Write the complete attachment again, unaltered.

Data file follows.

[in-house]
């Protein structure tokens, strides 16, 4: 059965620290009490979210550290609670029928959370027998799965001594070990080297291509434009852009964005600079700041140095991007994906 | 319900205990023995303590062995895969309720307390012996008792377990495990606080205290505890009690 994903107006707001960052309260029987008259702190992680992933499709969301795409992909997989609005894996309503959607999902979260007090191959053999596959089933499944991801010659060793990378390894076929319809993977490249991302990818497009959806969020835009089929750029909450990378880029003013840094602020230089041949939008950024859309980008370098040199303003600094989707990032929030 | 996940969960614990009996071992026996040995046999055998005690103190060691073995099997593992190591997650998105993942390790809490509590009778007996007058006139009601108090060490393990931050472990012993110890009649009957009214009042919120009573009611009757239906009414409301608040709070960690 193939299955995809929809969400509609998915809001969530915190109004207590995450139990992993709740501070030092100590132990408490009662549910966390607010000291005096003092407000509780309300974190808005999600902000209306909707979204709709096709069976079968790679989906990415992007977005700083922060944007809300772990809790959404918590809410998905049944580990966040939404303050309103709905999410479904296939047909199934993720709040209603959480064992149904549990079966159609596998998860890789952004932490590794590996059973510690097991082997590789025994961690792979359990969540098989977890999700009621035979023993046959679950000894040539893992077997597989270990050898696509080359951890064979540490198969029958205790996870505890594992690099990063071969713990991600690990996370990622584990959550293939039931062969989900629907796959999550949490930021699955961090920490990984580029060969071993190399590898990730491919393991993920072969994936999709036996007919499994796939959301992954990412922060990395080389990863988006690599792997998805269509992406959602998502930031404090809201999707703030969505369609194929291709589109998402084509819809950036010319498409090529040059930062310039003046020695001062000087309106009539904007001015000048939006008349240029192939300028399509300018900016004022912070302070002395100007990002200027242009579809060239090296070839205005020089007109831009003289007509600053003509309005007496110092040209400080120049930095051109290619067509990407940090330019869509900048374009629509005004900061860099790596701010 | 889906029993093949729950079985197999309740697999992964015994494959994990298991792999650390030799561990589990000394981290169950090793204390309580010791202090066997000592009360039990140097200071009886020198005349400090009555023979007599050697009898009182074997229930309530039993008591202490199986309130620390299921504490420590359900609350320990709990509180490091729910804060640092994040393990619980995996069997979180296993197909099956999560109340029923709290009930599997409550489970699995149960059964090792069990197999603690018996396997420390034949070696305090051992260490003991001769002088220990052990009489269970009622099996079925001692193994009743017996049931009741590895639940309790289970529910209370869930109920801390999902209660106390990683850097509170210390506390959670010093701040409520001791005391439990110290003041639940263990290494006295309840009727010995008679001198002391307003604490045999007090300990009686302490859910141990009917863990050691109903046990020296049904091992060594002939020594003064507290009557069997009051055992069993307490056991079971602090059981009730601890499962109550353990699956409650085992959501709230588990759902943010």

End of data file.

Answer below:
[in-house]
């Protein structure tokens, strides 16, 4: 059965620290009490979210550290609670029928959370027998799965001594070990080297291509434009852009964005600079700041140095991007994906 | 319900205990023995303590062995895969309720307390012996008792377990495990606080205290505890009690 994903107006707001960052309260029987008259702190992680992933499709969301795409992909997989609005894996309503959607999902979260007090191959053999596959089933499944991801010659060793990378390894076929319809993977490249991302990818497009959806969020835009089929750029909450990378880029003013840094602020230089041949939008950024859309980008370098040199303003600094989707990032929030 | 996940969960614990009996071992026996040995046999055998005690103190060691073995099997593992190591997650998105993942390790809490509590009778007996007058006139009601108090060490393990931050472990012993110890009649009957009214009042919120009573009611009757239906009414409301608040709070960690 193939299955995809929809969400509609998915809001969530915190109004207590995450139990992993709740501070030092100590132990408490009662549910966390607010000291005096003092407000509780309300974190808005999600902000209306909707979204709709096709069976079968790679989906990415992007977005700083922060944007809300772990809790959404918590809410998905049944580990966040939404303050309103709905999410479904296939047909199934993720709040209603959480064992149904549990079966159609596998998860890789952004932490590794590996059973510690097991082997590789025994961690792979359990969540098989977890999700009621035979023993046959679950000894040539893992077997597989270990050898696509080359951890064979540490198969029958205790996870505890594992690099990063071969713990991600690990996370990622584990959550293939039931062969989900629907796959999550949490930021699955961090920490990984580029060969071993190399590898990730491919393991993920072969994936999709036996007919499994796939959301992954990412922060990395080389990863988006690599792997998805269509992406959602998502930031404090809201999707703030969505369609194929291709589109998402084509819809950036010319498409090529040059930062310039003046020695001062000087309106009539904007001015000048939006008349240029192939300028399509300018900016004022912070302070002395100007990002200027242009579809060239090296070839205005020089007109831009003289007509600053003509309005007496110092040209400080120049930095051109290619067509990407940090330019869509900048374009629509005004900061860099790596701010 | 889906029993093949729950079985197999309740697999992964015994494959994990298991792999650390030799561990589990000394981290169950090793204390309580010791202090066997000592009360039990140097200071009886020198005349400090009555023979007599050697009898009182074997229930309530039993008591202490199986309130620390299921504490420590359900609350320990709990509180490091729910804060640092994040393990619980995996069997979180296993197909099956999560109340029923709290009930599997409550489970699995149960059964090792069990197999603690018996396997420390034949070696305090051992260490003991001769002088220990052990009489269970009622099996079925001692193994009743017996049931009741590895639940309790289970529910209370869930109920801390999902209660106390990683850097509170210390506390959670010093701040409520001791005391439990110290003041639940263990290494006295309840009727010995008679001198002391307003604490045999007090300990009686302490859910141990009917863990050691109903046990020296049904091992060594002939020594003064507290009557069997009051055992069993307490056991079971602090059981009730601890499962109550353990699956409650085992959501709230588990759902943010």